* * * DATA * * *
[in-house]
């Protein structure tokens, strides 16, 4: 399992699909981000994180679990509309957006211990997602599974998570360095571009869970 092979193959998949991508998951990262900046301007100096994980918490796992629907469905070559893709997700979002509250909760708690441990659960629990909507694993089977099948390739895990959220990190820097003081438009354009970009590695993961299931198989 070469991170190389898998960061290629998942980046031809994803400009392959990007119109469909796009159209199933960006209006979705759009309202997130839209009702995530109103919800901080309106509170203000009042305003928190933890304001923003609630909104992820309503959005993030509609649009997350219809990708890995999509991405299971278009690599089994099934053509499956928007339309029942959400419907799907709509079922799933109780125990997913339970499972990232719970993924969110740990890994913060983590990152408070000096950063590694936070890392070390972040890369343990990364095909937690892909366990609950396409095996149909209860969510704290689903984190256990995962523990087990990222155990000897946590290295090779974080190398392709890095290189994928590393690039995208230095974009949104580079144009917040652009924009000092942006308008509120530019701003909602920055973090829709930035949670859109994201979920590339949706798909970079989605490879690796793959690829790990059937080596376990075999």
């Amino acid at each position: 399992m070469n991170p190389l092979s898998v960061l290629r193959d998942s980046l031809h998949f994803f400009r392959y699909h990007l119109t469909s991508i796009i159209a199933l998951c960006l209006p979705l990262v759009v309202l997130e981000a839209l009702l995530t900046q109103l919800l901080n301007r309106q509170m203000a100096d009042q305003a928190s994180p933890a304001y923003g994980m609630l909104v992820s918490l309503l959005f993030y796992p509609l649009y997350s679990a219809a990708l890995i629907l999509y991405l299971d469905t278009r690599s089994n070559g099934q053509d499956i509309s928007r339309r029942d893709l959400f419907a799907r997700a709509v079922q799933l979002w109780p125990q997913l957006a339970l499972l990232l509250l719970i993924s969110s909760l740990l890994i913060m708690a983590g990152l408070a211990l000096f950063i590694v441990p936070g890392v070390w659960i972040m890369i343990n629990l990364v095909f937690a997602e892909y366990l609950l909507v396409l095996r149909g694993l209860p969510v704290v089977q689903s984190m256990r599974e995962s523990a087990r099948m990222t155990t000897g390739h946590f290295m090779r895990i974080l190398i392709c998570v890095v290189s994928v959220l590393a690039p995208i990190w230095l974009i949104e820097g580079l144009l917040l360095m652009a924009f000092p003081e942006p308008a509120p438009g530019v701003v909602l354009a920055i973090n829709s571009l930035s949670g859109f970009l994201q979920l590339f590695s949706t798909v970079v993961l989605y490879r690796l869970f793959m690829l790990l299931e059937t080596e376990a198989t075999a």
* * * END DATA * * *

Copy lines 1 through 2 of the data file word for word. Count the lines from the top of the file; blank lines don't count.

[in-house]
């Protein structure tokens, strides 16, 4: 399992699909981000994180679990509309957006211990997602599974998570360095571009869970 092979193959998949991508998951990262900046301007100096994980918490796992629907469905070559893709997700979002509250909760708690441990659960629990909507694993089977099948390739895990959220990190820097003081438009354009970009590695993961299931198989 070469991170190389898998960061290629998942980046031809994803400009392959990007119109469909796009159209199933960006209006979705759009309202997130839209009702995530109103919800901080309106509170203000009042305003928190933890304001923003609630909104992820309503959005993030509609649009997350219809990708890995999509991405299971278009690599089994099934053509499956928007339309029942959400419907799907709509079922799933109780125990997913339970499972990232719970993924969110740990890994913060983590990152408070000096950063590694936070890392070390972040890369343990990364095909937690892909366990609950396409095996149909209860969510704290689903984190256990995962523990087990990222155990000897946590290295090779974080190398392709890095290189994928590393690039995208230095974009949104580079144009917040652009924009000092942006308008509120530019701003909602920055973090829709930035949670859109994201979920590339949706798909970079989605490879690796793959690829790990059937080596376990075999």